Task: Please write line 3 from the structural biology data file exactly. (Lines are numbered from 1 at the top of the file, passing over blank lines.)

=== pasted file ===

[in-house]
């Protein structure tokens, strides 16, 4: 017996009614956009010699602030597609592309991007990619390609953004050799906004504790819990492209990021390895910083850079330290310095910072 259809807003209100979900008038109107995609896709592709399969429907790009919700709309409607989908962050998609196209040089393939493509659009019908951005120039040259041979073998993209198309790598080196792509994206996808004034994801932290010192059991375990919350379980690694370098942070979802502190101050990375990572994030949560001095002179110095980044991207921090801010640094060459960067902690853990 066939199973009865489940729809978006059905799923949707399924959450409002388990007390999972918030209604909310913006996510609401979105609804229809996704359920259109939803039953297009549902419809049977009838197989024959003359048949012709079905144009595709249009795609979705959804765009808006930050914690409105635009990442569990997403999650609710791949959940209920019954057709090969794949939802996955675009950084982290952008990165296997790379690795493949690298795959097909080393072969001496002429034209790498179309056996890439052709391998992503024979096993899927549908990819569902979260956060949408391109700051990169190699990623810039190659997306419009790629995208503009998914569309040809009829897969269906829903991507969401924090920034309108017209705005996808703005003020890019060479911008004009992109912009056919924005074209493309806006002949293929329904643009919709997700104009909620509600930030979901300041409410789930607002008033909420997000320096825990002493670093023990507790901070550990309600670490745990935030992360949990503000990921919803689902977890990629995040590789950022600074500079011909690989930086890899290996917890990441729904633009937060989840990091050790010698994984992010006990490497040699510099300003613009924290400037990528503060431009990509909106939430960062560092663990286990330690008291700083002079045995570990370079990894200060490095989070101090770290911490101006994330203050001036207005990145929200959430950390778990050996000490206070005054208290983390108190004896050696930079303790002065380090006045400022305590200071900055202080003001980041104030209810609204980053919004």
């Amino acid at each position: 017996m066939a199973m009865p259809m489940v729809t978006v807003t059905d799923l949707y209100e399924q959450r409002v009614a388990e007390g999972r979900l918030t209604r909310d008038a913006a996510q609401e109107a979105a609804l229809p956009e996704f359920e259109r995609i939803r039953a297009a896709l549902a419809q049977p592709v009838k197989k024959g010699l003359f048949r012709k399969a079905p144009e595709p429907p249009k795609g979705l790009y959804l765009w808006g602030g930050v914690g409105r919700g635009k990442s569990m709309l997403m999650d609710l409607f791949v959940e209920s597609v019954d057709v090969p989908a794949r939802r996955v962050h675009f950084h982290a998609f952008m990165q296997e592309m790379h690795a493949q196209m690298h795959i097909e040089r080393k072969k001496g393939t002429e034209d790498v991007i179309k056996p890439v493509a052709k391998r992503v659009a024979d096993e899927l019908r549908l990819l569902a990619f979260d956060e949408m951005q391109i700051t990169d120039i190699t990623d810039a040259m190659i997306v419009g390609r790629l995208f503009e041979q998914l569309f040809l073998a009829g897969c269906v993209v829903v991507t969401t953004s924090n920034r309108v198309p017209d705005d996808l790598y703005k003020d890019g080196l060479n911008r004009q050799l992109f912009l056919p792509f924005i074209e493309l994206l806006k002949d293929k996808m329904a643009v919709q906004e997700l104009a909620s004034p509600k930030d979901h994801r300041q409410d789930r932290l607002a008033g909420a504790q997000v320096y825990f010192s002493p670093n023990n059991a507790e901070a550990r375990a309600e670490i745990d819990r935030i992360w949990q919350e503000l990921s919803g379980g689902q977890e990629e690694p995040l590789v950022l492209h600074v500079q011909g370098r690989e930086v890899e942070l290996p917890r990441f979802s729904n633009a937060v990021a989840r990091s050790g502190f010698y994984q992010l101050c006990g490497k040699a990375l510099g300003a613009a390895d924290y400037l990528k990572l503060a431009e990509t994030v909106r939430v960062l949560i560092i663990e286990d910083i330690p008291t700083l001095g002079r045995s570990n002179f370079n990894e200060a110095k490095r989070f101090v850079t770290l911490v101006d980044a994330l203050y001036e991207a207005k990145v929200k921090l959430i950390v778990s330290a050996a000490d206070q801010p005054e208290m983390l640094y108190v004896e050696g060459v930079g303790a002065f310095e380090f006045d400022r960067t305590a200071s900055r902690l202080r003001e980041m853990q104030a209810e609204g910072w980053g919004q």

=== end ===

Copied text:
């Amino acid at each position: 017996m066939a199973m009865p259809m489940v729809t978006v807003t059905d799923l949707y209100e399924q959450r409002v009614a388990e007390g999972r979900l918030t209604r909310d008038a913006a996510q609401e109107a979105a609804l229809p956009e996704f359920e259109r995609i939803r039953a297009a896709l549902a419809q049977p592709v009838k197989k024959g010699l003359f048949r012709k399969a079905p144009e595709p429907p249009k795609g979705l790009y959804l765009w808006g602030g930050v914690g409105r919700g635009k990442s569990m709309l997403m999650d609710l409607f791949v959940e209920s597609v019954d057709v090969p989908a794949r939802r996955v962050h675009f950084h982290a998609f952008m990165q296997e592309m790379h690795a493949q196209m690298h795959i097909e040089r080393k072969k001496g393939t002429e034209d790498v991007i179309k056996p890439v493509a052709k391998r992503v659009a024979d096993e899927l019908r549908l990819l569902a990619f979260d956060e949408m951005q391109i700051t990169d120039i190699t990623d810039a040259m190659i997306v419009g390609r790629l995208f503009e041979q998914l569309f040809l073998a009829g897969c269906v993209v829903v991507t969401t953004s924090n920034r309108v198309p017209d705005d996808l790598y703005k003020d890019g080196l060479n911008r004009q050799l992109f912009l056919p792509f924005i074209e493309l994206l806006k002949d293929k996808m329904a643009v919709q906004e997700l104009a909620s004034p509600k930030d979901h994801r300041q409410d789930r932290l607002a008033g909420a504790q997000v320096y825990f010192s002493p670093n023990n059991a507790e901070a550990r375990a309600e670490i745990d819990r935030i992360w949990q919350e503000l990921s919803g379980g689902q977890e990629e690694p995040l590789v950022l492209h600074v500079q011909g370098r690989e930086v890899e942070l290996p917890r990441f979802s729904n633009a937060v990021a989840r990091s050790g502190f010698y994984q992010l101050c006990g490497k040699a990375l510099g300003a613009a390895d924290y400037l990528k990572l503060a431009e990509t994030v909106r939430v960062l949560i560092i663990e286990d910083i330690p008291t700083l001095g002079r045995s570990n002179f370079n990894e200060a110095k490095r989070f101090v850079t770290l911490v101006d980044a994330l203050y001036e991207a207005k990145v929200k921090l959430i950390v778990s330290a050996a000490d206070q801010p005054e208290m983390l640094y108190v004896e050696g060459v930079g303790a002065f310095e380090f006045d400022r960067t305590a200071s900055r902690l202080r003001e980041m853990q104030a209810e609204g910072w980053g919004q």